While ‘fun’ will always be at the front of a designer’s mind, it’s worth remembering that marketing – even of innocent games and toys – does not exist in a vacuum.
Here’s a childhood confession for you: I spent more time shampooing the strange felt hair of my ‘Eagle Eyes’ Action Man toy than I ever did throwing him around in the mud. My memory’s fuzzy (just like Action Man’s hair was), but I don’t think that ‘play pattern’ ever featured in the TV ads of the 1980s.
Of course, this probably says more about me than Palitoy’s classic soldier doll (with facial scarring!) but the debate about gender equality and the social responsibility of the toy industry continues to play out, seemingly without end, in the press.
This week, it was the turn of Barbie’s boyfriend Ken to get a progressive make-over with a range of new models being released – one even with a ‘man-bun’, the hipster hairstyle of choice (I was holding out for ‘Dad Ken’ with a middle-age paunch and a sense of greying existential tiredness, but it was sadly not to be).
The DC Super Hero Girls line from Mattel will hopefully reverse a tendency to minimise female characters in superhero play sets, and plaudits are due to the industry marketeers mixing up gender traditions in advertising, such as Smyths’ ‘If I Were A Toy’ Christmas ad and (hello again Mattel) the ‘Dads Who Play Barbie’ campaign.
But for every positive story like these, or about retailers such as Hamleys and Target ditching the distinction between ‘pink girl’ and ‘blue boy’ toy aisles, a counter-outrage will soon boil over about sexist Subway kids’ meal bags (action figures for the boys, pretty wristbands for the girls) or the Early Learning Centre promoting ‘regressive’ play stereotypes (boys as heroic knights, girls as the rescued princesses).
Two steps forward then, one step back – but in a content-hungry age of media sensationalism, it’s worth trying to spot actual ‘outrage’ from clickbaity PR confections.
Lobbying groups like Let Toys Be Toys provide a commentary policing every apparent industry slip-up, but there’s plenty of anecdotal evidence from parents who simply don’t see the issue or don’t feel it is one to get animated about. Conversations with retailers often provide a pinch of ground-level realism – one independent shopkeeper I spoke to praised LEGO’s Research Institute Set (featuring all-female scientists), while at the same time flicking the dust off the box and moaning no one would buy it.
Treading the right line of gender politics is tricky in any public sphere, and it’s not difficult to feel sympathy for toy companies who are damned if they do and damned if they don’t – particularly with historical franchises and ingrained, multi-generational fan bases.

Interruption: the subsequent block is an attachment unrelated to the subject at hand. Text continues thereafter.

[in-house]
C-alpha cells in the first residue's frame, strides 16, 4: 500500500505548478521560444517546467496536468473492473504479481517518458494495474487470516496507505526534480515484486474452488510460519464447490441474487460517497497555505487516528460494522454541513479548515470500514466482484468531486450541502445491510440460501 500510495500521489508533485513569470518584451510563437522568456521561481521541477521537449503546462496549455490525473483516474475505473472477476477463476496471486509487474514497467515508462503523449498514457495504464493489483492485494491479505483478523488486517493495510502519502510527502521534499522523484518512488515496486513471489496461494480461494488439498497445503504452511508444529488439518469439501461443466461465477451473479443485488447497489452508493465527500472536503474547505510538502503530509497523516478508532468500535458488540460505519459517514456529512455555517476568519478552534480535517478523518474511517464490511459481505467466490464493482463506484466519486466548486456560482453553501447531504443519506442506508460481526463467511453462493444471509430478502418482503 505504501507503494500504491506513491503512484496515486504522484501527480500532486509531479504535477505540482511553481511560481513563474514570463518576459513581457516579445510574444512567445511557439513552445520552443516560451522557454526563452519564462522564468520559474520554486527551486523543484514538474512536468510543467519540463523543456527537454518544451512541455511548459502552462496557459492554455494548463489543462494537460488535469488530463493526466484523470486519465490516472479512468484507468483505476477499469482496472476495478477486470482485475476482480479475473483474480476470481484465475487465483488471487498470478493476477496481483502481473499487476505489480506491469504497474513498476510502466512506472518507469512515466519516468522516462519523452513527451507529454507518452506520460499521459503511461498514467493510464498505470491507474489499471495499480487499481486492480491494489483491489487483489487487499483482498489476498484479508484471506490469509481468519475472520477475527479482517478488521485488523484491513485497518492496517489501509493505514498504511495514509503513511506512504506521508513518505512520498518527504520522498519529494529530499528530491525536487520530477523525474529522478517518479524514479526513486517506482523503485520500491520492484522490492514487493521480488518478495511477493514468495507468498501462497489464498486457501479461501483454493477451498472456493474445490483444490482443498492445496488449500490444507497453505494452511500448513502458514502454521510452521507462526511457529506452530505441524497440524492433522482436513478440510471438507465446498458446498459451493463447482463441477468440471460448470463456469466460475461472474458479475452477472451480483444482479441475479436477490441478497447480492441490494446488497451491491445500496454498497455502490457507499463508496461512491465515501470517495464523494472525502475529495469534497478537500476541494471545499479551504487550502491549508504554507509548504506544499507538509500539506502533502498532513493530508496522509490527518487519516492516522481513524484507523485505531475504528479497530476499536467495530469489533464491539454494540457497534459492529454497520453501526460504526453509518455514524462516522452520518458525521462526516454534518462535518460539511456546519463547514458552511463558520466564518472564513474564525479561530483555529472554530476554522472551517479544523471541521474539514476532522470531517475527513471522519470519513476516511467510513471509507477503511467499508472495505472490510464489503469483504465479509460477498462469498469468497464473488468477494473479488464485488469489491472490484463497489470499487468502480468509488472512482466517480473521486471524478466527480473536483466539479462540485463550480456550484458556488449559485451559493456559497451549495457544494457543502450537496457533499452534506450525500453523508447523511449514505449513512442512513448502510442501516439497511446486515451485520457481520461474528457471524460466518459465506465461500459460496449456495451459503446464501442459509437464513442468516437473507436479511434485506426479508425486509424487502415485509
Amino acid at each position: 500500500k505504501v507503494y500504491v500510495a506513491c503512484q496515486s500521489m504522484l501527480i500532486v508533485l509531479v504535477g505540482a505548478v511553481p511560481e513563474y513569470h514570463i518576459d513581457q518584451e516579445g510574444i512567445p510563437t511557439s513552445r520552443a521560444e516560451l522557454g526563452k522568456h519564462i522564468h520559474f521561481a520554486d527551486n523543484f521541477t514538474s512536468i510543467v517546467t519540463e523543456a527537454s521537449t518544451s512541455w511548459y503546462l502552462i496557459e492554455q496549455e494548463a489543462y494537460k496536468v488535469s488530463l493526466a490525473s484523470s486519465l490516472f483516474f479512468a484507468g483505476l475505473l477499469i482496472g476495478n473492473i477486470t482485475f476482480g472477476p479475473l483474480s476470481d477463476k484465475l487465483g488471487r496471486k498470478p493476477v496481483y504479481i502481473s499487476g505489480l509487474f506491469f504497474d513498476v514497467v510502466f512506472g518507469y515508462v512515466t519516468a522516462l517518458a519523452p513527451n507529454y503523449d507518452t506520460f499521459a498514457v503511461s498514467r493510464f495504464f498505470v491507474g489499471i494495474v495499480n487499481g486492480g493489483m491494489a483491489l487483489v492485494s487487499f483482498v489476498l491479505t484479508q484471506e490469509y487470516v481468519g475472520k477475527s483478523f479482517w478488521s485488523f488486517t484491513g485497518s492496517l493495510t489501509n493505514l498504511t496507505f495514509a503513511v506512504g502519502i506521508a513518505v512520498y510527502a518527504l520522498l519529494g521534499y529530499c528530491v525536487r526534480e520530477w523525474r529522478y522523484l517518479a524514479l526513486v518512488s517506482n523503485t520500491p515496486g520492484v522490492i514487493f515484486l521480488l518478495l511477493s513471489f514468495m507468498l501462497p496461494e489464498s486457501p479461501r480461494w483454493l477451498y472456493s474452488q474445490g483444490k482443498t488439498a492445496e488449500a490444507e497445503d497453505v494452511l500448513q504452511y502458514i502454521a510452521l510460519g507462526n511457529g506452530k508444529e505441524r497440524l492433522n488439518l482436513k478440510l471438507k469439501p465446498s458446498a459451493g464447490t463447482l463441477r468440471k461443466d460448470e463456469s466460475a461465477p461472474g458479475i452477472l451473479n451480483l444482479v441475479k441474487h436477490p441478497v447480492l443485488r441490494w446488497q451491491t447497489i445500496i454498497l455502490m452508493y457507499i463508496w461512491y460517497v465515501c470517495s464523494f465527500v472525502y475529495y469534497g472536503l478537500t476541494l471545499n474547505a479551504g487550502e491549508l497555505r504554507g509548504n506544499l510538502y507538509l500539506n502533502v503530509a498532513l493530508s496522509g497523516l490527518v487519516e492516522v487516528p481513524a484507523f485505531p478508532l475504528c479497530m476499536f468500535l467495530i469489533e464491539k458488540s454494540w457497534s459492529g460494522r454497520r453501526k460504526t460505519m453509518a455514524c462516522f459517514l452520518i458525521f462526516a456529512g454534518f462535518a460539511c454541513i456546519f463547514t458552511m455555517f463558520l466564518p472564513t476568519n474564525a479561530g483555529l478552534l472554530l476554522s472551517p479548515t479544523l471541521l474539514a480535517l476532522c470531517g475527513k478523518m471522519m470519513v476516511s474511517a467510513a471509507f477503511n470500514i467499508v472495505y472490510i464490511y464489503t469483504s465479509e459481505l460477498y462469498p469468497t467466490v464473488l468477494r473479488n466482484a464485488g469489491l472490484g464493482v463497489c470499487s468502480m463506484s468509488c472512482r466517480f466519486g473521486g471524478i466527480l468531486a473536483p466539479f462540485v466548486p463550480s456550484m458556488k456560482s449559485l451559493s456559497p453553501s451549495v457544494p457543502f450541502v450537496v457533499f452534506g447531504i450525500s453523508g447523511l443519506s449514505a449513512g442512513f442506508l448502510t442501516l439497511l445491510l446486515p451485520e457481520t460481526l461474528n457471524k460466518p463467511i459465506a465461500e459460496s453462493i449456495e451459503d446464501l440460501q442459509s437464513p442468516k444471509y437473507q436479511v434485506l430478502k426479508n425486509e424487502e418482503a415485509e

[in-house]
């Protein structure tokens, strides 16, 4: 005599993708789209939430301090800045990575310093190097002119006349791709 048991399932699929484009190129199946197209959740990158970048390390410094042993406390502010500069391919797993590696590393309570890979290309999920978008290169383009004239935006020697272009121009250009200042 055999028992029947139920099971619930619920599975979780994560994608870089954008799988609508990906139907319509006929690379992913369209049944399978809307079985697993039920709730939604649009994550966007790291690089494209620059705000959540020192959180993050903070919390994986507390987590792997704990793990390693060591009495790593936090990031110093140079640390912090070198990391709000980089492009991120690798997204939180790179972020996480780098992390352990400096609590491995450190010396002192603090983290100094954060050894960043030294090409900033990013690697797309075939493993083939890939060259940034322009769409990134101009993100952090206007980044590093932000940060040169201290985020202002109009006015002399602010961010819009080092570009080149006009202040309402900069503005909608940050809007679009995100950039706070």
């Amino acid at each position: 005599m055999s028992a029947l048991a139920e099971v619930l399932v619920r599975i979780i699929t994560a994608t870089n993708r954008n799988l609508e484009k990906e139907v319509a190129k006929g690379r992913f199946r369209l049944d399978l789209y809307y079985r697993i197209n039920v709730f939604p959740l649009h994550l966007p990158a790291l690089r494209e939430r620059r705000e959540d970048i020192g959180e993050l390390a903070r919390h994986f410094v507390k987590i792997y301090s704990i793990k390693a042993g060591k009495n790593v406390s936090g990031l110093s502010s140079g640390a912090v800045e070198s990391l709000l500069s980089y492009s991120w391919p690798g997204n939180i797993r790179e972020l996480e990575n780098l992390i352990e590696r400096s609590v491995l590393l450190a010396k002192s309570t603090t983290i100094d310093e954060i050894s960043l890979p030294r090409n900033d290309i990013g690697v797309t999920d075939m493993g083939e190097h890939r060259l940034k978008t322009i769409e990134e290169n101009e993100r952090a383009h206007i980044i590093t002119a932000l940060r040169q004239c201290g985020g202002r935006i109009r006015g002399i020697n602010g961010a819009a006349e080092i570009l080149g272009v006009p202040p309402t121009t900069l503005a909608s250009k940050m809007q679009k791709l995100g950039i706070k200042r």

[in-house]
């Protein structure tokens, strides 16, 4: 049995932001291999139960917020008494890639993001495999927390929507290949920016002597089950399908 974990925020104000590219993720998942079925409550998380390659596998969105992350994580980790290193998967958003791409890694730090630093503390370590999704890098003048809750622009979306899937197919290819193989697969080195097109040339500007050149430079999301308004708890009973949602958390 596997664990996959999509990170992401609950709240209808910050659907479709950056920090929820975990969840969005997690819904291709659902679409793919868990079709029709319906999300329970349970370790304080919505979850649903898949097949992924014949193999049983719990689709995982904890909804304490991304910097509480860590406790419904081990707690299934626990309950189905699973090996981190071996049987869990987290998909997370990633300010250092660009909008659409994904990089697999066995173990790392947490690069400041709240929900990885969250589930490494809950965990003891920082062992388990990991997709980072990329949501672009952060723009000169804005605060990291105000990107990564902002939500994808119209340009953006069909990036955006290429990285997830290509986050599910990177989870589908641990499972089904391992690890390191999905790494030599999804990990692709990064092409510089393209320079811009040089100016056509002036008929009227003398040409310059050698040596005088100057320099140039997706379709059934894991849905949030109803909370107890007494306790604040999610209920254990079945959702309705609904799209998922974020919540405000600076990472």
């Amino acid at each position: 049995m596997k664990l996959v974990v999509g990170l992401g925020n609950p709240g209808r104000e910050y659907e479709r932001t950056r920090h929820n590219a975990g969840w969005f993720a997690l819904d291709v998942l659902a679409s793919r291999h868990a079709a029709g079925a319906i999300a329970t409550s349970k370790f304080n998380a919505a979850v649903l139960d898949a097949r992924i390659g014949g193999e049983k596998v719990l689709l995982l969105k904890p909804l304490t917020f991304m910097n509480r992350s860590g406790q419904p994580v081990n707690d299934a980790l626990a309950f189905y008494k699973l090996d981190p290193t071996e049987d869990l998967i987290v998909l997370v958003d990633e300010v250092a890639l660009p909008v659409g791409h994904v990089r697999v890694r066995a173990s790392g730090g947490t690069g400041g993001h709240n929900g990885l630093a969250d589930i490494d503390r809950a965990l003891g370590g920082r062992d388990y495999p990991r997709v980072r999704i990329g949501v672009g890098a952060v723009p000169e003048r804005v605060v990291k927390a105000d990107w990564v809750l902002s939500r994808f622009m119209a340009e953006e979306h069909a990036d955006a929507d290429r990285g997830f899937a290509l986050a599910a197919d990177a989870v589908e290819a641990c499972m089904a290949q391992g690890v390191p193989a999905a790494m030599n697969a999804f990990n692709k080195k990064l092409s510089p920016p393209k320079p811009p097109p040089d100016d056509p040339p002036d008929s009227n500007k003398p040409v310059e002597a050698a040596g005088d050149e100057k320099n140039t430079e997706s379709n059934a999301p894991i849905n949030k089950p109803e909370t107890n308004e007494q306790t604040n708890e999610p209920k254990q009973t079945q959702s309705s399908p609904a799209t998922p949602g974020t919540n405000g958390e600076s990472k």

When Hasbro bought out the first wave of Stars Wars toys for The Force Awakens, they were hit by a #WheresRey? Twitter campaign (protesting the absence of Daisy Ridley’s movie character from the toy line), while the LEGO Friends brand initially managed to upset both dyed-in-the-wool LEGO geeks (by not being proper LEGO) and progressive parents (by being too pink and frivolous).
However, given levels of hype and movie studio secrecy issues, not to mention production lead times, it’s reasonable to assume toymakers may not have full access to storylines or be able to predict which characters will be an audience hit, whereas it’s a historical fact that almost from their inception, LEGO has tried to market to parents of girls (the company’s 1981 ‘What it is is Beautiful’ ad became a recent viral hit).
As a Dad to both a boy and a girl, I’m always surprised by what my kids will and won’t play with, both together and individually. I recognise it’s my own perceptions of what makes a good or bad toy that shapes what they get access to (although I run a losing race against what they see on the internet or talk about with their peers). The worthy, middle-class shop stocked with wooden, humourless toys can make my teeth itch just as much as the most violent plastic gun or simpering princess doll.
It seems toy brands – which often combine that heady mix of nostalgia and innocence – are peculiarly vulnerable to political and social critique, even more so when there is a trend for advertisers to co-opt nostalgic childhood figures to advertise distinctly ‘adult’ products (Thunderbirds for Halifax anyone?). Much as we’d like toys to ‘just be toys’, we probably can’t.
The challenge of gender-neutral toy marketing is part of a wider industry debate about whether social purpose can be grafted onto brands and have profit follow. It’s an approach already being contested by industry experts who claim consumers see beyond this sleight of hand.
It will be fascinating to see if new marketing approaches and ‘progressive’ toy lines will perform in this environment.
Can Ken’s man-bun shift the units? If so, you heard of Shampoo Action Man here first.
Nick Swift is a marketeer, writer, cartoonist and game designer. His satirical (and distinctly gender non-neutral) card game, Modern Horrors, can be found at www.modernhorrors.co.uk or he can be contacted at email@example.com.